Combining translation and rotation

Suppose a rotation by $ \theta $ is performed, followed by a translation by $ x_t,y_t$. This can be used to place the robot in any desired position and orientation. Note that translations and rotations do not commute! If the operations are applied successively, each $ (x,y) \in {\cal A}$ is transformed to

$\displaystyle \begin{pmatrix}x \cos\theta - y \sin\theta + x_t x \sin\theta + y \cos\theta + y_t \end{pmatrix} .$ (3.33)

The following matrix multiplication yields the same result for the first two vector components:

$\displaystyle \begin{pmatrix}\cos\theta & -\sin\theta & x_t \sin\theta & \cos...
...- y \sin\theta + x_t x \sin\theta + y \cos\theta + y_t 1  \end{pmatrix} .$ (3.34)

This implies that the $ 3 \times 3$ matrix,

$\displaystyle T = \begin{pmatrix}\cos\theta & -\sin\theta & x_t \sin\theta & \cos\theta & y_t 0 & 0 & 1  \end{pmatrix} ,$ (3.35)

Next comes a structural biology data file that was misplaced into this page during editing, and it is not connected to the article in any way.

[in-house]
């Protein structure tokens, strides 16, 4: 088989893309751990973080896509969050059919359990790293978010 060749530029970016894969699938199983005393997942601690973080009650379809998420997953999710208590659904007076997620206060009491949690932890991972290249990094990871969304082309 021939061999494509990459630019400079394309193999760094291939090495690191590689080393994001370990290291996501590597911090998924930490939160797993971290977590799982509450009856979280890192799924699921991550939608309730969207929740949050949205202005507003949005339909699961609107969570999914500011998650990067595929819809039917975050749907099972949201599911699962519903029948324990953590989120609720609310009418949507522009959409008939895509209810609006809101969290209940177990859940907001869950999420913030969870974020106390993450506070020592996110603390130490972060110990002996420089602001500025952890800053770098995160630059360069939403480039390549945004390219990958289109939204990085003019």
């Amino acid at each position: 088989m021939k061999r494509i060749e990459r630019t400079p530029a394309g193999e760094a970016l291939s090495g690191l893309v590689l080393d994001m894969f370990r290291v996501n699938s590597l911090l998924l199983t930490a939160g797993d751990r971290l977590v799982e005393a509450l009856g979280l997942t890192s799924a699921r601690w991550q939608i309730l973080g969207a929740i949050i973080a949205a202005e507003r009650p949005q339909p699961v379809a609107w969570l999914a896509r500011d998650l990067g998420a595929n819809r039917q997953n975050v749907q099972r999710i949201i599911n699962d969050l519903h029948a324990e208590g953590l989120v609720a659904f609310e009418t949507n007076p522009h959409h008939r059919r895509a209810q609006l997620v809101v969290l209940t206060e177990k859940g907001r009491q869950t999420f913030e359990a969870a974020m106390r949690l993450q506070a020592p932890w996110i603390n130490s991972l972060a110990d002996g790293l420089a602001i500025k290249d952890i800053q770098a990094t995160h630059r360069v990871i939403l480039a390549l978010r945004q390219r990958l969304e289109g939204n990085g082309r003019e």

represents a rotation followed by a translation. The matrix $ T$ will be referred to as a homogeneous transformation matrix. It is important to remember that $ T$ represents a rotation followed by a translation (not the other way around). Each primitive can be transformed using the inverse of $ T$, resulting in a transformed solid model of the robot. The transformed robot is denoted by $ {\cal A}(x_t,y_t,\theta)$, and in this case there are three degrees of freedom. The homogeneous transformation matrix is a convenient representation of the combined transformations; therefore, it is frequently used in robotics, mechanics, computer graphics, and elsewhere. It is called homogeneous because over $ {\mathbb{R}}^3$ it is just a linear transformation without any translation. The trick of increasing the dimension by one to absorb the translational part is common in projective geometry [804].

Steven M LaValle 2012-04-20